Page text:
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WBNS-10TV Columbus, Ohio | Columbus News, Weather & Sports |

Columbus woman pays it forward to help young people attend HBCU schools

Cheylaina Fultz received a grant to help provide scholarships to young people.

They say “Aggie Pride” is nationwide. That’s especially true for North Carolina A&T alum Cheylaina Fultz.

“When you go to an HBCU you’re like a part of a huge family and your professors, they know you by name, and they instill that pride into you,” she says.  “You know, pride for your culture, pride for your school.”

Fultz is the third generation of her family to graduate from an HBCU school.  The letters are an acronym for historically Black colleges and universities.

“My grandmother is actually the one who kind of paved the way,” Fultz said.  “She went to Shaw University in Raleigh, North Carolina. She scrubbed floors and did whatever she needed to do to pay for college.” 

Fultz was raised by an aunt after her father passed away. She says she credits her aunt for instilling in her the importance of education.  Now, she’s paying it forward as an advocate for higher learning.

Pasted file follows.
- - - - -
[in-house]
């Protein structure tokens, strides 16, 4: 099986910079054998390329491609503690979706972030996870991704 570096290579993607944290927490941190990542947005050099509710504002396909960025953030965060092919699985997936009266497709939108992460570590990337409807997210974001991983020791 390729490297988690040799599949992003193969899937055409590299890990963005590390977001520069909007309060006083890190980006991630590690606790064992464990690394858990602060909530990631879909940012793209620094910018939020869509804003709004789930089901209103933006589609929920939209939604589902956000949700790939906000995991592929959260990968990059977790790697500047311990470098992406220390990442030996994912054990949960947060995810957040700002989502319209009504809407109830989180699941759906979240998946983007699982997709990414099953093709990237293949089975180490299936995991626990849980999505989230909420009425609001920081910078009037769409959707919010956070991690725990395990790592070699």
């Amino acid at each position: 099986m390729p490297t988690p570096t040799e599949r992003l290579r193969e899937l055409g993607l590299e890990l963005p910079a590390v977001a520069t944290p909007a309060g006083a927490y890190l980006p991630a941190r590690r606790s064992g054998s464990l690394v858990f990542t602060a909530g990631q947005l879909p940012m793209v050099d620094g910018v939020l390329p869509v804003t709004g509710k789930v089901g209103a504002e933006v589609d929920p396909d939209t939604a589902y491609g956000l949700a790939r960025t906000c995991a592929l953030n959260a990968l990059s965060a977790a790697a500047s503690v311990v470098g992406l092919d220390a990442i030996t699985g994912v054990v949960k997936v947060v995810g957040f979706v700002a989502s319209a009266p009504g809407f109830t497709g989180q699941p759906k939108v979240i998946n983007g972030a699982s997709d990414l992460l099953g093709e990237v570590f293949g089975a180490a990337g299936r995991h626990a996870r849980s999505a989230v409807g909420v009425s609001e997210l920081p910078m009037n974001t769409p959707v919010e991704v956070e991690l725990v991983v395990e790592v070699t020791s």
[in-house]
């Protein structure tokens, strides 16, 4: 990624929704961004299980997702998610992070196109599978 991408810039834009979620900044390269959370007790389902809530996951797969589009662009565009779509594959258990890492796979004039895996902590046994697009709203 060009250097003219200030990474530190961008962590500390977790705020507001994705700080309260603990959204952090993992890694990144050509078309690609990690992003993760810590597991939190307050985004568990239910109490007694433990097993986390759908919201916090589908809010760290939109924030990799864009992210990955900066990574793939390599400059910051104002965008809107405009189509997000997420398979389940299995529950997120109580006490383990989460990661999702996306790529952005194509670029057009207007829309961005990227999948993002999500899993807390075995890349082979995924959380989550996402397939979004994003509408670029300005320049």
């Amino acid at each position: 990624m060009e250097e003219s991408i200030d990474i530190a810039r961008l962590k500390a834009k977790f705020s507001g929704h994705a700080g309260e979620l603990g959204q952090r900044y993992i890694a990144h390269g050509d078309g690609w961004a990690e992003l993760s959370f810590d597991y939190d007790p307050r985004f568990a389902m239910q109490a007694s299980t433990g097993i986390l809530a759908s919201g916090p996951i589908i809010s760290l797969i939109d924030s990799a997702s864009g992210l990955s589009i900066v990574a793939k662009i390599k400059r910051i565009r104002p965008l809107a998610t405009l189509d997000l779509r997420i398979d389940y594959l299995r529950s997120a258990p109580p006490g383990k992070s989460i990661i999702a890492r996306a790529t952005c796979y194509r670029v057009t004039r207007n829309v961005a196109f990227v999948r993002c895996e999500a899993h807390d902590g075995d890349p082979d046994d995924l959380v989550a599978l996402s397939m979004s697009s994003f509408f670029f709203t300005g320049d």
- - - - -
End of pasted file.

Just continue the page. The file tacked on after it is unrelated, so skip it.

“It’s really about bringing up another generation of students who understand their history as an African American and understand the importance of HBCU schools,” she told 10TV.

Today, there are 107 historically Black colleges and universities. Of those, three are currently closed. Although they were founded before the Civil Rights Act of 1964 to educate Black students, they enroll students of all races. 

“HBCU’s are still important today,” says Fultz, which is why she advocates for these schools.  That advocacy led her to create a line of children’s clothing called “HBCU Legacy Fashion.”  A portion of the proceeds from each sale goes toward a scholarship fund for students who attend HBCU schools. 

Fultz recently won a $15,000 grant from Citizens Bank. She was one of 100 minority small business owners to receive the grant. Citizens Bank has committed to making a $10 million investment to help drive social equity and economic advancement in underserved communities.

Fultz says she is grateful and excited to pay it forward… inspiring and helping more young people attend HBCU schools.

“My goal is to be able to provide at least two $2500 scholarships per year to deserving students who would like to attend an HBCU and as my business grows, I plan for that to grow as well,” she said. 

You can follow her growth as a company at hbculegacyfashion.com

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